Health department finds claims of ARV shortages ‘surprising’

2013-12-04 12:06

HIV/Aids activists have warned that Mpumalanga will not win the fight against the pandemic unless it puts its house in order.

The Treatment Action Campaign (TAC) said issues that needed to be sorted out – particularly in the Gert Sibande district, which has the highest HIV prevalence in the country – were water, antiretroviral (ARV) stock-outs, a shortage of medical staff and the “dysfunctionality” of the Aids councils from local to provincial level.

Mpumalanga TAC coordinator Thobile Maseko said Deputy President Kgalema Motlanthe, who chairs the SA National Aids Council, was informed of these challenges in November.

Motlanthe was in Piet Retief on the weekend to observe World Aids Day and the TAC boycotted participation in the event.

Maseko said there was no clean and safe drinking water in towns like Ermelo and Standerton.

Ermelo residents, she said, were buying bottled water as dirty water came out of their taps, while Standerton residents have not had access to clean water since March this year.

“This is particularly dangerous for infants, the elderly and people living with HIV. Because of these issues, the TAC could not observe World Aids Day,” Maseko said.

“On the issue of dysfunctional Aids councils, we want the premier [David Mabuza] to make sure that these structures are fully functional, and that there are clear plans and programmes. Our clinics are short-staffed and overburdened,” she added.

Early this year, the TAC and the National Association of People with Aids (Napwa) accused Mabuza of shirking his responsibility because he had never attended any of the Mpumalanga Provincial Aids Council’s meetings.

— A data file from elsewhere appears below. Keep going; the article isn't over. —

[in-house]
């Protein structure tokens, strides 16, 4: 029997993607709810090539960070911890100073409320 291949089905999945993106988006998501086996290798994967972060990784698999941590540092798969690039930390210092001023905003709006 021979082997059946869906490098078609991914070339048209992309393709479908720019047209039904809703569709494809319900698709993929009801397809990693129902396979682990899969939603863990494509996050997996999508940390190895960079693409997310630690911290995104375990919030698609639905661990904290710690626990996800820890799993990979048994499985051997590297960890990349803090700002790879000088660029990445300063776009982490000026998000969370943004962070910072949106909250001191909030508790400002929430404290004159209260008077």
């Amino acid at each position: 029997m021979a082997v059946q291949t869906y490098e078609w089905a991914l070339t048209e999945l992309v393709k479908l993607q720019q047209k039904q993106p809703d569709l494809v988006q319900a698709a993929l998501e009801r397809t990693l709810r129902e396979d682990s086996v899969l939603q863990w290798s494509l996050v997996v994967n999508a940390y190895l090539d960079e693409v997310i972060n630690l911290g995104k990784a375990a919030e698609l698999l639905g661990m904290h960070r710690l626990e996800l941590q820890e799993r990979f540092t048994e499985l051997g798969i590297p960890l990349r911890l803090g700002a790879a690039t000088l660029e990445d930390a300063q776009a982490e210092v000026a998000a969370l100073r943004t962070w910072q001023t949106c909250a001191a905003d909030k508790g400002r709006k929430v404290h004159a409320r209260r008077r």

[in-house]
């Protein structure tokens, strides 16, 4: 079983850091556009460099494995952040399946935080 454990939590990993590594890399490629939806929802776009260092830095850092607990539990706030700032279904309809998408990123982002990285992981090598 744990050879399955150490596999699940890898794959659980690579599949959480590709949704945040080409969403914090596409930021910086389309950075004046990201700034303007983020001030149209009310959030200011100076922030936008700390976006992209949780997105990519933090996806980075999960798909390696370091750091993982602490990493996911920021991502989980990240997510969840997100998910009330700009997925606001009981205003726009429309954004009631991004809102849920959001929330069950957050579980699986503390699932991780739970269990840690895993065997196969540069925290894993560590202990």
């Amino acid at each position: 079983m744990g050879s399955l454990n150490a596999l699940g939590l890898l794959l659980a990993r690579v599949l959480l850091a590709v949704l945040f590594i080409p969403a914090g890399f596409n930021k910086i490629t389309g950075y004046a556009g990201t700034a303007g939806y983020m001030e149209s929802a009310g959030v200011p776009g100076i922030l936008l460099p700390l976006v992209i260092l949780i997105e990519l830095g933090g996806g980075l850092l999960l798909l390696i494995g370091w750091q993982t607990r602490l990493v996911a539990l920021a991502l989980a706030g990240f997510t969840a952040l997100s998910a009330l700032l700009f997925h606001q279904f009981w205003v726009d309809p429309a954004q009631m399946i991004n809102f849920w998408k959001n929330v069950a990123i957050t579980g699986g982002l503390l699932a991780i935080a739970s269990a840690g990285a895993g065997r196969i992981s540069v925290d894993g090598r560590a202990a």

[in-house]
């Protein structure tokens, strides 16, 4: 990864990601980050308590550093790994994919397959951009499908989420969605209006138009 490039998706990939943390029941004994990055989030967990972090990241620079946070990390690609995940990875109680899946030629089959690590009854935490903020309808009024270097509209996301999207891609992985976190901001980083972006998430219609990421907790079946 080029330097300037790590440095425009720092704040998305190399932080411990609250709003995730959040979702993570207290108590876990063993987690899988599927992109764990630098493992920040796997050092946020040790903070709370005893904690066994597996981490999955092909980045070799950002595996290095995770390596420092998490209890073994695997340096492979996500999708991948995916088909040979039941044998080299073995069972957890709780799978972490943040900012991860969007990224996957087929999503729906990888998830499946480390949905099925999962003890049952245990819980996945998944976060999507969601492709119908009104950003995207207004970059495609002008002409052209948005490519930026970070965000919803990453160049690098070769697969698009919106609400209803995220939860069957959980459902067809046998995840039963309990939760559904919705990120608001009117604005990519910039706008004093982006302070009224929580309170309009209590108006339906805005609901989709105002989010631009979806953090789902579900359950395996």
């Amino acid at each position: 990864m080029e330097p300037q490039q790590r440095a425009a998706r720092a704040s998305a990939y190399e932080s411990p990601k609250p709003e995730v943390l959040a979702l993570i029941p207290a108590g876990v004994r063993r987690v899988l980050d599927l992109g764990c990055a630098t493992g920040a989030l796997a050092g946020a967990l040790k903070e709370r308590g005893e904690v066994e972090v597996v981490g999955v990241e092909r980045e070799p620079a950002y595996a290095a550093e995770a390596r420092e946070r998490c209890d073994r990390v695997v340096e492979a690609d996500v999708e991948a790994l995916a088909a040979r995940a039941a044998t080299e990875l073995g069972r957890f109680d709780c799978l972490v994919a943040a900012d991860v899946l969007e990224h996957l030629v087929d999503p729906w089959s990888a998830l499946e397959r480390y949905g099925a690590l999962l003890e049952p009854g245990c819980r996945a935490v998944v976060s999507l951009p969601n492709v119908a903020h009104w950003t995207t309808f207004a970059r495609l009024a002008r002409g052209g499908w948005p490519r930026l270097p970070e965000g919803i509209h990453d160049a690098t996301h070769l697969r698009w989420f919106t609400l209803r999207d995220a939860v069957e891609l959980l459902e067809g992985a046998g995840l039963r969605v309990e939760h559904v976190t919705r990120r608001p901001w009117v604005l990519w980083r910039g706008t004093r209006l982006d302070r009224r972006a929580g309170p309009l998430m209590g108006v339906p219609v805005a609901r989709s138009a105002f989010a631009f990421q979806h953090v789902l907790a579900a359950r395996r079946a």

Mabuza responded by saying that he would be hands-on.

Mpumalanga has the second-highest HIV/Aids prevalence at 36.7% – after KwaZulu-Natal at 37.4%.

The coal-mining hub of Gert Sibande is leading all districts in the country with a prevalence of 46.1%.

KwaZulu-Natal has managed to see its HIV/Aids prevalence dropping by 2.1% since 2009 and districts with a prevalence above 40% were reduced from five to three.

But Mpumalanga’s overall HIV/Aids prevalence increased by 2%, while Gert Sibande’s went up by 7.9%.

Mpumalanga health spokesperson Ronnie Masilela said the department did not have reports about drug shortages or lack of access to clean water.

“It’s surprising that we don’t have such reports. However, HIV/Aids is a collective fight and people must tell us what they think we need to do. Pointing fingers won’t help because people are getting infected,” Masilela said.

DA provincial leader Anthony Benadie told the legislature yesterday afternoon that in the first quarter of this year 21% of HIV-positive patients could not receive their medication because of shortages.

The shortages, Benadie said, were also experienced in the distribution of condoms as the province supplied 6.8 million less condoms than was originally planned.

“We believe that attention must be drawn to the serious problems in the health system in the province. It will not help people to know their status if they cannot get access to ARV treatment, counselling or quality healthcare in the province,” Benadie said.

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